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  9. Sarah, that was truly a labor of love hunting down those ingredients. Can't believe it was only 20 minutes of prep time. Was your son happy with the results? I'm bookmarking the recipe since it looks delicious. I have a curry recipe that I love but with far fewer ingredients. Haven't made it in ages, will have to add it to the list of "things to make for dinner" as a change of pace. Beautiful photos and props!

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    1. We have this huge (think Walmart size) Asian grocery store here. I loved that I had a "mission" there and wasn't just wandering around like some tourist.

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  10. I completely understand the disappointment you felt with your local Thai restaurant. The same thing happened with us several years ago when we lived in another neighbourhood. Our local Thai went from fab to terrible within a few weeks! It's always good to know you can make it yourself!

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    1. Yay...it works now! I immediately had 2 annoying "anonymous" comments. I'll just continue "spamming" them. Wow. Your the third person to have had trouble with their Thai restaurant changing quality!

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  11. So sad for your favorite Thai restaurant! We are like you....eating out is something that we seldom do...but when we do it, we want it to be wonderful, special...and a favorite, tried-n-true spot! Your curry sounds delicious!

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  12. We’ve had two of our favorite lunch restaurants close in the last 6 months! I was so disappointed when I took a friend to lunch and found the doors locked and no explanation!
    You are a very cool mom for making this dish for your son! It looks delicious even though I’m not a fan of Thai food!

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    1. How disappointing that the doors were locked and you had no idea! We women know how important lunch dates with girlfriends are!

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  13. Lovely curry Sarah! Thai curries are so flavorful and delicious. Great photos as usual!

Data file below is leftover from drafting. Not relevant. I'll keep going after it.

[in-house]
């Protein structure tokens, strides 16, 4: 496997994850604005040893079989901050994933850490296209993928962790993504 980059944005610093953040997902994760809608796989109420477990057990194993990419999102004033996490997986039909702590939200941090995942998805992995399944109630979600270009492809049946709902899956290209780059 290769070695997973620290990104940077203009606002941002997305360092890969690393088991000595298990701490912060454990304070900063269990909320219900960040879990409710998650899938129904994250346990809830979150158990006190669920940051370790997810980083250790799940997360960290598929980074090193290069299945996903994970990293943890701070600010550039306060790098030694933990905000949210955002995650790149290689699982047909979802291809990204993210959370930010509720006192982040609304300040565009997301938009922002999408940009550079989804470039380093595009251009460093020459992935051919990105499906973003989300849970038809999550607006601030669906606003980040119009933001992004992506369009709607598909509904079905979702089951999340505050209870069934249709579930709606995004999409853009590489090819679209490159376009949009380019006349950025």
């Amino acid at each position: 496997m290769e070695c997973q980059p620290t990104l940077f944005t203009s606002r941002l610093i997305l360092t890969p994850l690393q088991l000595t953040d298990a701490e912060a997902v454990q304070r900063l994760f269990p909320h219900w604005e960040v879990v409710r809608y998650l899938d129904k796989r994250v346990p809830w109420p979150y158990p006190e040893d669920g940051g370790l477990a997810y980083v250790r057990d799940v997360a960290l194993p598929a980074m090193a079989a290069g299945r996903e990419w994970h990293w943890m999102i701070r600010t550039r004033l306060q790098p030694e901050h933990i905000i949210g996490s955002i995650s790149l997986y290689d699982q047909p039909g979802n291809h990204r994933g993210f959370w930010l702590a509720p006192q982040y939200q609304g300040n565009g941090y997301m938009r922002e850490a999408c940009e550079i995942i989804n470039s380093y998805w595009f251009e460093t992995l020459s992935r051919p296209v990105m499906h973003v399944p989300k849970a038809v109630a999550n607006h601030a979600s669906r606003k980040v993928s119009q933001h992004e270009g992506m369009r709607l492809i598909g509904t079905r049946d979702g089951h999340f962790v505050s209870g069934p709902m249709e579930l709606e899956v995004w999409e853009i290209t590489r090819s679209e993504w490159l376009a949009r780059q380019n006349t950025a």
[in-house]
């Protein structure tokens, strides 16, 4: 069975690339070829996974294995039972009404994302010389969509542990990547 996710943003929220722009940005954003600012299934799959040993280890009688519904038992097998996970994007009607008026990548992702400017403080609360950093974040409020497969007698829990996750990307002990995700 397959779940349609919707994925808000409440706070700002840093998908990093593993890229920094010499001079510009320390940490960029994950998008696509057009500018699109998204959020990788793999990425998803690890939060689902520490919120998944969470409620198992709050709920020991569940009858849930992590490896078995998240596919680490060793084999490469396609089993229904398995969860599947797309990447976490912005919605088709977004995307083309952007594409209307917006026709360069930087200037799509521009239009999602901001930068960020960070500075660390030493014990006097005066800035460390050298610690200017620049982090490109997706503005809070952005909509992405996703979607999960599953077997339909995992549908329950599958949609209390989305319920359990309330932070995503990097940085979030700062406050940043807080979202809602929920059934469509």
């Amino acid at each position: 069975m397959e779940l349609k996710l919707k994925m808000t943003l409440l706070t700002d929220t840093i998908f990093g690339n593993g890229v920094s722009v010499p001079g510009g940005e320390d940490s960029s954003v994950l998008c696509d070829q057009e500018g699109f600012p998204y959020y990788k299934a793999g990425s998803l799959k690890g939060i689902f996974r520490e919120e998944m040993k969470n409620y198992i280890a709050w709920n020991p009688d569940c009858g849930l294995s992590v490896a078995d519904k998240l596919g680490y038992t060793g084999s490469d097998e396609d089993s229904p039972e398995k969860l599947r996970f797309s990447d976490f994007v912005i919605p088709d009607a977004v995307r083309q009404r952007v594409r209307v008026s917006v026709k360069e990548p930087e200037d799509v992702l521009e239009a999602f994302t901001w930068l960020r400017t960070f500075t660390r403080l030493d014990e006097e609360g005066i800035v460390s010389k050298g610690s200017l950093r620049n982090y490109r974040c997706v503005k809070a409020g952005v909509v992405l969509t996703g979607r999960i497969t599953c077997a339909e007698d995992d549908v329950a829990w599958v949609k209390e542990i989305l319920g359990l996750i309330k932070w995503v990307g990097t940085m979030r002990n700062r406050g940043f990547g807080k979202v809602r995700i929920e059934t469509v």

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  14. That is horrible, and so disappointing when a favorite restaurant takes a turn for the worse. We had that happen in our favorite Indian place -- made us sad. Well at least your family has you to cook them all those scrumptious meals, like this one. Your curry looks amazing!

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    1. I hope this doesn't happen too often. I love eating out on the weekends! I can just hear everyone..."Mom, just make it, mom just make it, you can do it." I remember my mother used to say that about clothing. "Oh, we don't need to buy that, I can just MAKE it for you!"

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  15. I am not a very good cook and could probably never
    make these recipes with any success, but I simply
    love to come here for the photos! I love all your
    antique dishes and silverware...everything
    always looks so beautiful...Corinne

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    1. I had little knowledge around the kitchen until about 2 years ago! I just decided to pull out recipes and...begin!

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  16. You have managed to turn the making of a curry dish into an adventure. I don't think there is anything boring about you or your family.

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    1. This one was an adventure for me. I squealed in the Asian store when the little tiny many ushered me way over to the other side of the store for that Galanga root.

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  17. Have you tried Vieng Thai in Houston? If not, you definitely should - cheap and tasty. Also, I really like Banana Leaf in Chinatown :)

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    1. No, we haven't!! But, we will! Thanks, Rooth for the recommendations! How's the move going?

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    2. Settling in well, thank you for asking. I can't believe I'm missing crawfish season in Houston though :(

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  18. Lucky you to have a teen with such a discerning palette..and a photographic eye that transforms your cooking into art!!!

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    1. Yes, he has a discerning palette for Sundays. The rest of the week it is possibly egg on toast!! Ha!

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  19. It's always a pity when a favorite place looses appeal, but, this curry sounds and looks great!

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  20. This post inspired me to get our family to try an Indian restaurant in Old Pasedena last night... thank you my dear!